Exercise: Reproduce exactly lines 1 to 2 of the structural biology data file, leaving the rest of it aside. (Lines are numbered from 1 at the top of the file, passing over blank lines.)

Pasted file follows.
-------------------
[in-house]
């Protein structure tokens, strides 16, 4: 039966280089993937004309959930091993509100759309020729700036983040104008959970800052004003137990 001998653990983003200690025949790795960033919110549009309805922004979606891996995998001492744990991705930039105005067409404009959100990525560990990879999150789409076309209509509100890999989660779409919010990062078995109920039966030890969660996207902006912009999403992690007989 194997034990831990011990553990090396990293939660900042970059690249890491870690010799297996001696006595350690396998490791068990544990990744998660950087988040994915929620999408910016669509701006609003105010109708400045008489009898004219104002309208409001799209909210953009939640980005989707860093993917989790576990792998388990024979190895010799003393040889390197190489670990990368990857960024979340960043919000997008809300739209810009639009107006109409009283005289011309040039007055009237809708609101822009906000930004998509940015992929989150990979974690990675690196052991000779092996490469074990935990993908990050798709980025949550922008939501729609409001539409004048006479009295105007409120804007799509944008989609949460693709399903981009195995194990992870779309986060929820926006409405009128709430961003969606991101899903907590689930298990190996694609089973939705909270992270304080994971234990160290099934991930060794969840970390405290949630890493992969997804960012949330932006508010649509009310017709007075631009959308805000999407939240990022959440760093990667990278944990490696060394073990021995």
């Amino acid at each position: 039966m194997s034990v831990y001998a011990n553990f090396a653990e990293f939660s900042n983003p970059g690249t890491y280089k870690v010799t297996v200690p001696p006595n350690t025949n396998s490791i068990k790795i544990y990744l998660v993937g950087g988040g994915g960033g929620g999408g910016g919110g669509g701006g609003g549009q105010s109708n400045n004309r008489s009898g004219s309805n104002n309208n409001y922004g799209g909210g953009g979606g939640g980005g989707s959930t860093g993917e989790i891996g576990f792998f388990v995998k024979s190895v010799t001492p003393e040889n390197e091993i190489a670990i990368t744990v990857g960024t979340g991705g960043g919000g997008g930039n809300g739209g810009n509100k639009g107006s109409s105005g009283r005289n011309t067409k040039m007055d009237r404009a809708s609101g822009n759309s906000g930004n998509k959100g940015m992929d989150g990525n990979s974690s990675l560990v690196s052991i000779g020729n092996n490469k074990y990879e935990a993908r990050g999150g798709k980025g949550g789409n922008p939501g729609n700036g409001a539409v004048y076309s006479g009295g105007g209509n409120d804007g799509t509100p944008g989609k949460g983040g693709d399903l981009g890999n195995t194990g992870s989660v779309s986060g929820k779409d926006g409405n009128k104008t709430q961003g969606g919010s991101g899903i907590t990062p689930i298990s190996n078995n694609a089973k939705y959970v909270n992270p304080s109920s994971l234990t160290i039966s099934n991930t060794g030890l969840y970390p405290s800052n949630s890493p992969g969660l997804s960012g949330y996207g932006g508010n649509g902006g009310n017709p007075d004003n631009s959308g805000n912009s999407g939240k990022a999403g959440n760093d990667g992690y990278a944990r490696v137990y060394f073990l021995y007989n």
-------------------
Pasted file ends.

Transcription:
[in-house]
């Protein structure tokens, strides 16, 4: 039966280089993937004309959930091993509100759309020729700036983040104008959970800052004003137990 001998653990983003200690025949790795960033919110549009309805922004979606891996995998001492744990991705930039105005067409404009959100990525560990990879999150789409076309209509509100890999989660779409919010990062078995109920039966030890969660996207902006912009999403992690007989 194997034990831990011990553990090396990293939660900042970059690249890491870690010799297996001696006595350690396998490791068990544990990744998660950087988040994915929620999408910016669509701006609003105010109708400045008489009898004219104002309208409001799209909210953009939640980005989707860093993917989790576990792998388990024979190895010799003393040889390197190489670990990368990857960024979340960043919000997008809300739209810009639009107006109409009283005289011309040039007055009237809708609101822009906000930004998509940015992929989150990979974690990675690196052991000779092996490469074990935990993908990050798709980025949550922008939501729609409001539409004048006479009295105007409120804007799509944008989609949460693709399903981009195995194990992870779309986060929820926006409405009128709430961003969606991101899903907590689930298990190996694609089973939705909270992270304080994971234990160290099934991930060794969840970390405290949630890493992969997804960012949330932006508010649509009310017709007075631009959308805000999407939240990022959440760093990667990278944990490696060394073990021995």